With this trip, I wanted to get as far away from my house, my job, Peterborough as my budget would allow.
My budget allowed for Warsaw. I got the flights and accommodation for just under £87. A no brainer so I booked it. I spent a full 7 days here. I love Poland. It is such a beautiful country.
The trip out was pretty uneventful. Mundane in fact. The trip back: well, that was far from uneventful or mundane!
I decided to have a quick look at the news before I had to leave the hostel. I was not liking what I was reading. There had been a lightning strike at the airport affecting delivery of aviation fuel. You can read the story here.
I decided to do some checking of WMI and STN airport departure/arrival boards and saw that the flight I was on was cancelled. Surprisingly enough, the flight before mine and the flight after mine were just fine.
I decided to call Ryanair and I got nowhere. The agent on the phone said to go to the airport as the flight was not cancelled. I argued with them about what I had seen and he said it was still flying and to go.
I listened and headed to the centre of Warsaw to pick up the bus. As I was on the tram, I got the below:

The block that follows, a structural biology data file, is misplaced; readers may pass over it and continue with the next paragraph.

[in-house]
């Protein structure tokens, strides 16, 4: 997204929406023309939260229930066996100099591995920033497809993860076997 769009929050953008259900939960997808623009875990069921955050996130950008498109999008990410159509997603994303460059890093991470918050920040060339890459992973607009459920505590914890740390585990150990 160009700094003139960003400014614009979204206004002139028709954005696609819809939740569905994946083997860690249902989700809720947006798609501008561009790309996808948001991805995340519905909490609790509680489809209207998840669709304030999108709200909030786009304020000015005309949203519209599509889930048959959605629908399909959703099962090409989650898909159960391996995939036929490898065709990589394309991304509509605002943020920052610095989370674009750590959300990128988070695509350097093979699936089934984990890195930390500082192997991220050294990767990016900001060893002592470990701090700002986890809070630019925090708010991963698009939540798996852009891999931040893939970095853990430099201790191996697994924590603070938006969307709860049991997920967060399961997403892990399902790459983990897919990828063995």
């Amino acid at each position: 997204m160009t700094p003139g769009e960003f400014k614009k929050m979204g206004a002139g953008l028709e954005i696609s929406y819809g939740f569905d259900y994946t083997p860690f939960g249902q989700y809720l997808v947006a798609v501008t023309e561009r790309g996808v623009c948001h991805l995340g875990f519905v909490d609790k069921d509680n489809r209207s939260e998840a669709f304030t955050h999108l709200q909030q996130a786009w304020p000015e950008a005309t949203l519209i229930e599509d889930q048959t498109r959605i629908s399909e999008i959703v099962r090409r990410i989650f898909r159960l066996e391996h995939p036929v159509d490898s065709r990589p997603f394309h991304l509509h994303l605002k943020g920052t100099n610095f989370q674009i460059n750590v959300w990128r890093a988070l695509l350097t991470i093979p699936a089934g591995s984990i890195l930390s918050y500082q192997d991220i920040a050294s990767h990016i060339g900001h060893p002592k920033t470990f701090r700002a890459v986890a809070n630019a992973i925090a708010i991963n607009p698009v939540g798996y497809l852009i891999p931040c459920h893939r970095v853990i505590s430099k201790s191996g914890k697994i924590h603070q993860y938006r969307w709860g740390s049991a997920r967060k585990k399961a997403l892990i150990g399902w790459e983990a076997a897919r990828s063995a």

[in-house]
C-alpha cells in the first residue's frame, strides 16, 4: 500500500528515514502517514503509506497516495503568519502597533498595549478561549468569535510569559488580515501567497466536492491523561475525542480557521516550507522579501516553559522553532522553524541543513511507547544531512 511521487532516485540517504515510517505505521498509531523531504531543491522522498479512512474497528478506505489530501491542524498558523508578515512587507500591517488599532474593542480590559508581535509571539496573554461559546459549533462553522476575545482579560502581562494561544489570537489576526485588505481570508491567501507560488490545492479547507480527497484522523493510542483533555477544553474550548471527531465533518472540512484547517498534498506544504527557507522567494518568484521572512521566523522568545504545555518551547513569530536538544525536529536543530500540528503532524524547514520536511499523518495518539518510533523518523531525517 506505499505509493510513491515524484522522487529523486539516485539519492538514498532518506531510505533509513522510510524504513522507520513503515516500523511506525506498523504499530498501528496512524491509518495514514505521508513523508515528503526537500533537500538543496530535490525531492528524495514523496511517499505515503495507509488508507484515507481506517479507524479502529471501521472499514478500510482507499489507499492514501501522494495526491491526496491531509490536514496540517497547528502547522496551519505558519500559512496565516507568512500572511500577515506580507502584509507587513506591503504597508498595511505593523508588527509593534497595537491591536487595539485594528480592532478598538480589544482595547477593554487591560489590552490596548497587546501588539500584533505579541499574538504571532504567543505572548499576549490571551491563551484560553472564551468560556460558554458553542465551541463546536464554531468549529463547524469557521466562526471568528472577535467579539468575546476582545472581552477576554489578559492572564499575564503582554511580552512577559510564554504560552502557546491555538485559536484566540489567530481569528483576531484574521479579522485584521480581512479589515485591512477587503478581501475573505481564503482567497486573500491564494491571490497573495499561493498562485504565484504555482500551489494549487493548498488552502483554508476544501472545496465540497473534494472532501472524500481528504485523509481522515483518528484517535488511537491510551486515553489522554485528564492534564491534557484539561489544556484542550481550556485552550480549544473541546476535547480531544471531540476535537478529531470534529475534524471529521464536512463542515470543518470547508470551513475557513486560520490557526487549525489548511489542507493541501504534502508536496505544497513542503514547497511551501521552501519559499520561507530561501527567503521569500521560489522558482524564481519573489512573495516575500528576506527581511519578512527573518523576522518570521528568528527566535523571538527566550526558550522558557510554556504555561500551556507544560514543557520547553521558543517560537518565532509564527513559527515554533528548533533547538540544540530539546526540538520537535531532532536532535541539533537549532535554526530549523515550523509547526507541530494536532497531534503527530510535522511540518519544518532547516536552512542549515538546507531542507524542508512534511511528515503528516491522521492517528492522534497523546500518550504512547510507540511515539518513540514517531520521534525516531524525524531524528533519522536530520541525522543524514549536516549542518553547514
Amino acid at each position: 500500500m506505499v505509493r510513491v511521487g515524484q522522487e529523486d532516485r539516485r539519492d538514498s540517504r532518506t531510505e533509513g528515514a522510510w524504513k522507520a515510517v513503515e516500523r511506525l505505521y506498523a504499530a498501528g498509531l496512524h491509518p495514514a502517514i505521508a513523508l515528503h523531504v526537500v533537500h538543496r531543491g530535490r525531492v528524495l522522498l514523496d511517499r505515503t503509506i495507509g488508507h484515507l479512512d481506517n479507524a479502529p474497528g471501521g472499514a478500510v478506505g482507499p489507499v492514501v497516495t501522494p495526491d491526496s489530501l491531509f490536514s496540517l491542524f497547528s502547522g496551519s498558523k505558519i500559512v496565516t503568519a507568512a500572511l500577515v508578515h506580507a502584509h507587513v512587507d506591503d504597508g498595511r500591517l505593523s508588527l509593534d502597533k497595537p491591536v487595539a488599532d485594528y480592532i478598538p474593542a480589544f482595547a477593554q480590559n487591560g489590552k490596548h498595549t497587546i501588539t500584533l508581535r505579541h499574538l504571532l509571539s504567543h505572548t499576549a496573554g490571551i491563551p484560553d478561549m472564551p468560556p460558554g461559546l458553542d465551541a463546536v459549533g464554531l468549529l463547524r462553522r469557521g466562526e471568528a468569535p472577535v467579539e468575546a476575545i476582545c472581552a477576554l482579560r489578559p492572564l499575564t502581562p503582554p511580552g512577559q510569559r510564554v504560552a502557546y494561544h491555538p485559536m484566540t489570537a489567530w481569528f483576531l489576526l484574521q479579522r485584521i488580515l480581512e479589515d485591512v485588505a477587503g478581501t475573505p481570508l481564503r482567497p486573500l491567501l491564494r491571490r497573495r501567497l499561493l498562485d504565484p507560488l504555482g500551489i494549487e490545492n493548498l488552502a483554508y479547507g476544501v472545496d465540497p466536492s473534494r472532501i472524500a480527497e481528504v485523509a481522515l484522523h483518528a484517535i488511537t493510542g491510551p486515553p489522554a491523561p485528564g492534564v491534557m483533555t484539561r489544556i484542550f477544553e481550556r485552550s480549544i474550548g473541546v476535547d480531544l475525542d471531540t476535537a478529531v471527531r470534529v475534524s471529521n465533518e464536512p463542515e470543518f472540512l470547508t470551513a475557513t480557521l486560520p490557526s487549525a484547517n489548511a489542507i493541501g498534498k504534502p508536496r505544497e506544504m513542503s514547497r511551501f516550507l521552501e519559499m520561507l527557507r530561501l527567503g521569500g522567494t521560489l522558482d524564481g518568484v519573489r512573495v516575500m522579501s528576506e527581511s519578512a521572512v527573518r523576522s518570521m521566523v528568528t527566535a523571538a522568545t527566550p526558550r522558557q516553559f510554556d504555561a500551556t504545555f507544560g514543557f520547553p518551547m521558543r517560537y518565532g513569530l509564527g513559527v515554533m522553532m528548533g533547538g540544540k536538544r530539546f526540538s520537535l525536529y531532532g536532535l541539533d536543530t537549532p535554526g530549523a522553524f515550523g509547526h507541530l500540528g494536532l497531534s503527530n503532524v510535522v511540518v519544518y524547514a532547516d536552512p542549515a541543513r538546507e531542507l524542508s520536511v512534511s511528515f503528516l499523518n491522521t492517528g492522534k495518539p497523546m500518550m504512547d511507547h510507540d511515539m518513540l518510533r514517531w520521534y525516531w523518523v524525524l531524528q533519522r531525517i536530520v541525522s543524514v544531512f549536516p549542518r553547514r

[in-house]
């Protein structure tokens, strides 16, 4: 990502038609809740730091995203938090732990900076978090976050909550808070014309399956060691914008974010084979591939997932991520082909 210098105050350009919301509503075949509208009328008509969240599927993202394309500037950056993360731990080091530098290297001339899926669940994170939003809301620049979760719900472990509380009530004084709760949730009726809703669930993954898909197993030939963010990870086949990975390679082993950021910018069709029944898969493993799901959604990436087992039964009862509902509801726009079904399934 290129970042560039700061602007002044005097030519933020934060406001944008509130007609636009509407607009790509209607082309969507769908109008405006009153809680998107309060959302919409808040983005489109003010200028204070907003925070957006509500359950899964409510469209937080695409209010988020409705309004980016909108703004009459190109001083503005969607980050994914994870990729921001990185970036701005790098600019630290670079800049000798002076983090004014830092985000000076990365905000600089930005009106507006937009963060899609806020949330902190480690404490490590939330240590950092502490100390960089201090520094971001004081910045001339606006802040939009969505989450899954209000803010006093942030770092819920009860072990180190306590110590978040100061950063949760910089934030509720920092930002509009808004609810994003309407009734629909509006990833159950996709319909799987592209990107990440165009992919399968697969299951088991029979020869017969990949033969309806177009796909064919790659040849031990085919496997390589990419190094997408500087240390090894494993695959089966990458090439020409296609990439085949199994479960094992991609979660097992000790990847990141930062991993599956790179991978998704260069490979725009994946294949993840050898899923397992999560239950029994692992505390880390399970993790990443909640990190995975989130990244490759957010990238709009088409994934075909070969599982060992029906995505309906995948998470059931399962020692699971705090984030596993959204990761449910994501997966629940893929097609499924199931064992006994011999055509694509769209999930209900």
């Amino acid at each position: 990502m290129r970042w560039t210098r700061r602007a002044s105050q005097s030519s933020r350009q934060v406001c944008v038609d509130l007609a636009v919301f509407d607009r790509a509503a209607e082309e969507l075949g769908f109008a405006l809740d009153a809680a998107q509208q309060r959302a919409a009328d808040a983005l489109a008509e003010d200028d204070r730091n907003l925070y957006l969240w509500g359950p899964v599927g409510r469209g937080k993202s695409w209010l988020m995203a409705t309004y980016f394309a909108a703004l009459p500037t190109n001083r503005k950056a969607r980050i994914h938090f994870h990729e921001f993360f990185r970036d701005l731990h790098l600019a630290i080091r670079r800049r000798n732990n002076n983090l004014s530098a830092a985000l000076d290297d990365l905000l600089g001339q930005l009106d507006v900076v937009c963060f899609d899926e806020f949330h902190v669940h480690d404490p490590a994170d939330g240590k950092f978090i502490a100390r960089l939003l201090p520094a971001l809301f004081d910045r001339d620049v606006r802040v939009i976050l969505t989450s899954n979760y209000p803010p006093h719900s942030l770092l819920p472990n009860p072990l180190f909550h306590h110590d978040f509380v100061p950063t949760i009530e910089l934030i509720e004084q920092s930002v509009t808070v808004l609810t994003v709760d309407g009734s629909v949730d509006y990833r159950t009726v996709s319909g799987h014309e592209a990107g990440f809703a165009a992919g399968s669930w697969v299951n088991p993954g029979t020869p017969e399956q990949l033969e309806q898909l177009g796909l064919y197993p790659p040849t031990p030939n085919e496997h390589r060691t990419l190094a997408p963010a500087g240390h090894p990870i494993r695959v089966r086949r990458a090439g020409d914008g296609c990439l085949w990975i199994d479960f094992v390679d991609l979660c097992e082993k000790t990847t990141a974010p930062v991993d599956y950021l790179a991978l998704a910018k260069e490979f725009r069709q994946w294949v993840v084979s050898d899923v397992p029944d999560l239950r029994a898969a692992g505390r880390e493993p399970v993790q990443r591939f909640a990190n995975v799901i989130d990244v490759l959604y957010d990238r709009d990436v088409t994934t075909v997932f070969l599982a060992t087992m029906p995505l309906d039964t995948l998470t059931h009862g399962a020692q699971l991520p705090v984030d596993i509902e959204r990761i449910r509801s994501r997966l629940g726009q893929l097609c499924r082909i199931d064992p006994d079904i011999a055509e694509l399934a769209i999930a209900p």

I can’t even tell you how stressed I started to feel. I got the message at 10:25 and I was due to fly in less than 5 hours. I got back on the phone and told them of the options they had to provide me and they were less than helpful again. I was frantically trying to get hold of my boss to make him aware of the issue and that I wouldn’t be able to be back in time for my shift. There was talk of me being stranded for 2 extra days.
Stressed is an understatement.
I got to the airport and had to wait 30 minutes to speak with someone to re-route me and another 60 minutes to get someone to find me a hotel. Find me a hotel they did.
What they didn’t tell me was that it was 10 miles away from the airport and in the middle of nowhere.
Now don’t get me wrong, the room was nicer than the hostel and the dinner they provided was nice too. I wasn’t fond of the 5:30 pick up though.
I got back to the airport and had to argue for a meal voucher for breakfast. What a load of rubbish that was too. This is what they provided me:
It was for a measly £3.50 or €5.00 and could only be used in a coffee shop after security. It was enough to get me 3 bottles of water and that was it.
I finally boarded and got to Athens and sat twiddling my thumbs for what I was hoping was 3 hours but it turned in to 4.5 hours. I finally boarded and headed to Stansted.
I was so glad when I landed on home turf. I missed the last train to Peterborough and had to have a friend pick me up from Cambridge station. I was so glad to get back home to bed.
2:30 flight time
Re-routing due to cancellation
3 hour wait.
90 minutes late leaving.